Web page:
The conference was well promoted pre-event with a well stocked website, blog, Twitter account, and event hash tag #SMWF. In lieu of this, and because it was a self funded trip, I opted for the free entry to the exhibition and Social Media Hub. This, I assumed, would ensure a day of packed presentations and takeaway tips from interesting speakers getting to the heart of social media matters.
I attended day two after falling to grasp from the website that b2b and sme featured on day one (doh!) With a paid stream (£395 for two days), it was to be expected that the calibre of the speakers and the brand case studies in the hub would not be as strong.
That said, save a few insights (more later), the sessions comprising day two of the Social Media Hub were a let down for a number of reasons. I’ll come to in a moment.
First some positives:
1. SMWF used the right digital channels to promote the show and engage the audience attending and online.
2. The conference delivered big brand, keynote speakers for the paying delegates.
3. The floor design provided lots of space and opportunity for networking – the Networking Bar and Social Hub were well designed.
4. There were some great opportunities to face to face network with a number of Twitter contacts that I’ve now met!
1. I missed the Social Media Hub agenda before booking my day there. It was tucked away on the main program page – which non paying members wouldn’t click to. Had I known that the Social Media Hub had been focusing on b2b and sme on day one, that’s the day I would have attended.
2. Whilst in the main attractive and informal, I think the open aspect of the Social Hub, with its ‘drop in, drop out arrangement’ meant that the engagement of the audience at any one time was fairly low. The moderator had a tough job and in the end resorted to putting a microphone in people’s faces.
3. I echoed the same criticisms about overly promotional presentations at TFM&A in early March where exhibitors talked about their own products a little too much. That’s what exhibition stands, demo’s and sales people are for. When I attend a conference, I really want actionable, usable information I can take back and try in my business.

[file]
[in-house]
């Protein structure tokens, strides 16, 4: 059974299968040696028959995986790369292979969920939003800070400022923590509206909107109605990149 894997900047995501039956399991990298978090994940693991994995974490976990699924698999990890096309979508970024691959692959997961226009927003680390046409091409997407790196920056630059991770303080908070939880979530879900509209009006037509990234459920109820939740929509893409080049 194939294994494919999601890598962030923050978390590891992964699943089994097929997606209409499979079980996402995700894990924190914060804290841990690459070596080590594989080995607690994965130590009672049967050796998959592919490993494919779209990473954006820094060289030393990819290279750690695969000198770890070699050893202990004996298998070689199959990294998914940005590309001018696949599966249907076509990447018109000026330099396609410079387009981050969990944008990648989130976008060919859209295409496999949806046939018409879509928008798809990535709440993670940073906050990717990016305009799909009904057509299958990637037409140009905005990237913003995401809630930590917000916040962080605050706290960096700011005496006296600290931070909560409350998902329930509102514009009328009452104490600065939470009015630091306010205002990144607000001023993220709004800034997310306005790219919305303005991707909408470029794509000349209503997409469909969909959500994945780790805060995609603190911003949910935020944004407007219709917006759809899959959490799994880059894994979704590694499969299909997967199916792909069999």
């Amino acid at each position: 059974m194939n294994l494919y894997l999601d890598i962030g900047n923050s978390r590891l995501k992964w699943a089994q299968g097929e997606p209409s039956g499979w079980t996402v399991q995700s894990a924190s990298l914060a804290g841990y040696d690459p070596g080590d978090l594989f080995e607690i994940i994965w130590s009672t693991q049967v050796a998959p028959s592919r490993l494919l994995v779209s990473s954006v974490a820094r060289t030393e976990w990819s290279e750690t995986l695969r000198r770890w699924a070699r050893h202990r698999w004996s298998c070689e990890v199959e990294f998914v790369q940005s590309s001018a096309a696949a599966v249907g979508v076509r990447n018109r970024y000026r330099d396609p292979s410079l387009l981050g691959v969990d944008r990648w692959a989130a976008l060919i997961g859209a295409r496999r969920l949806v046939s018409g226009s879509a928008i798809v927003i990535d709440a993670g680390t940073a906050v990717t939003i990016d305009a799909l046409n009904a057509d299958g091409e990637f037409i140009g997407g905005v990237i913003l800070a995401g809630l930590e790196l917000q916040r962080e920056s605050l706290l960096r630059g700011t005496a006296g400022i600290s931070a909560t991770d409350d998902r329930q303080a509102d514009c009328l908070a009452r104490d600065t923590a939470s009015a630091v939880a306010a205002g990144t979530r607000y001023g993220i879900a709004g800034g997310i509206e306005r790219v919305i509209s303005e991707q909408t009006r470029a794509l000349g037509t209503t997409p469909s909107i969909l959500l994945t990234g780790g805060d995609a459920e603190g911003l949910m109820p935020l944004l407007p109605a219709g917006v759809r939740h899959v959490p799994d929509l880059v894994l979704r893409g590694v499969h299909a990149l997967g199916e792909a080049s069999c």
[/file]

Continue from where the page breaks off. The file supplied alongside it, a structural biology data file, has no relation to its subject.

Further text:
4. I sensed an audience in the hub that was aware of social media but practically naive when it comes to planning, selection of tools and execution. This was evidenced by a small show of hands to questions like who uses facebook, linkedin, twitter, quora, youtube (less hands with every social platform named). Despite this, the same social media cliches were trotted out.
5. A potentially fantastic session titled ‘social media planning’ degenerated into an issues/concerns people have about using Facebook, Twitter and YouTube. THESE ARE NOT THE ONLY SOCIAL MEDIA TOOLS THAT ARE AVAILABLE TO YOU! Surprisingly, the audience voted that of the three, YouTube posed the most challenges, not Facebook which is inherently personal and barred from a good number of businesses during the working day.
Maybe, I missed the good b2b stuff on day one. If so, that’s my own fault. Or maybe its because I have a passion for supporting businesses that supply other businesses use the right tools, use them well and see some tangible results. Maybe its because I see mainstream nuts and bolts b2b (remove high tech, big brand and finance) shamefully missing from most conference programs. Or because I’ve been galvanised by recent talks that I’ve given to appreciative audiences.
Which ever way I look it, there appear to be opportunities missed at Social Media World Forum. Which makes me feel relieved I didn’t cough up the £395 that others delegates did.
Your view: Was SMWF value for money?
So, before I publish my thoughts on some of the social media hub sessions (and there were some useful insights), a Linkedin Poll question. I’m interested in value for money. If you paid to attend out of your own pocket, was it money well spent? If your company paid, ask yourself , would you have paid to attend the conference if you had to?